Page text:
Its all part of the "Leave No Trace" ideology--combined with scares from past years' droughts and fires. And, hey, I've seen my share of weinie campers cutting branches off standing trees to fuel the bonfire at their massive RV.

    But when the facilities manager for a Boy Scout camp cries, "I hate campfires", and the cooking merit badge requires a propane stove, do we think about a young dude's interpretation of History? Do ya still "get" what pioneers and soldiers faced when you whip out the Coleman to light and heat your way?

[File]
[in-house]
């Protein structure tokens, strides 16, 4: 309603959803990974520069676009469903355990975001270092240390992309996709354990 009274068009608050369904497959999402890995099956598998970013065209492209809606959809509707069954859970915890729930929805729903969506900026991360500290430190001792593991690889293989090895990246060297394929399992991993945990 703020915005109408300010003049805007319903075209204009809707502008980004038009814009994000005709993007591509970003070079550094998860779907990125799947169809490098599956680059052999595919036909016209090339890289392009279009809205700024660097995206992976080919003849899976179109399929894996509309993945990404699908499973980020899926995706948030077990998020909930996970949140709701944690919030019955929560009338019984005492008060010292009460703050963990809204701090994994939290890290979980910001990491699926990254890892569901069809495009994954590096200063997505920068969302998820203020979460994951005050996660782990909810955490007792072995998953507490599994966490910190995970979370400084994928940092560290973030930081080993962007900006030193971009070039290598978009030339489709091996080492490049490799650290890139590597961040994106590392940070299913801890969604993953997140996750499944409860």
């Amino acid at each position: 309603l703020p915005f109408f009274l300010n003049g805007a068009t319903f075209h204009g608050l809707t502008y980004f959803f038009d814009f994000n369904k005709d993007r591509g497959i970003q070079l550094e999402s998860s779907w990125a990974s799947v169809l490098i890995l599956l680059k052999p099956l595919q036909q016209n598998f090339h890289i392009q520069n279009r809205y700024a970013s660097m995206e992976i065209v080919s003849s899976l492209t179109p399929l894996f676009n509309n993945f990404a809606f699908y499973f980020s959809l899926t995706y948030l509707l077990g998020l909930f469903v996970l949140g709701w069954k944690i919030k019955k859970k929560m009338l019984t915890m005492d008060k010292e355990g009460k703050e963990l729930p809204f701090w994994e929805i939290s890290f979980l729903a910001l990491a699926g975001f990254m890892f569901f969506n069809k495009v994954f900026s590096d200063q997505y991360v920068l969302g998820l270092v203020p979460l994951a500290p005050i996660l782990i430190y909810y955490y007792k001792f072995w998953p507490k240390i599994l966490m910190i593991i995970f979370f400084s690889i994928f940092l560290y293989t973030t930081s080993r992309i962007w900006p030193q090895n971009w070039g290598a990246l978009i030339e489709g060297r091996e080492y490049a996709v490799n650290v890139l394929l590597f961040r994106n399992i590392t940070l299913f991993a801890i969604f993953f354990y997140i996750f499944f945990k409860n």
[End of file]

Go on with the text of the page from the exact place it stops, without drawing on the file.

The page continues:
Tuesday, August 19, 2003

    The Character of George Washington [ related book and pbs site | more books | more sites]
    In the two years since 9/11, we've fought two wars half a world away, major combat in each lasting weeks. The American Revolution took eight and a half years to bring to conclusion. One man, George Washington, led the hopeless cause for its duration.

    The Revolution drew out longer than our Civil War and WWII engagement put together. His troops were untrained. He lost more battles than he won. Through brutal winters and fetid summers, with not even enough boots or food, or certainly ammunition, he led on.

    In the end, what Washington didn't do was as important as what he did. He didn't become King. He didn't retire to farm in peace, either. He served. Tirelessly. And then, he stepped aside.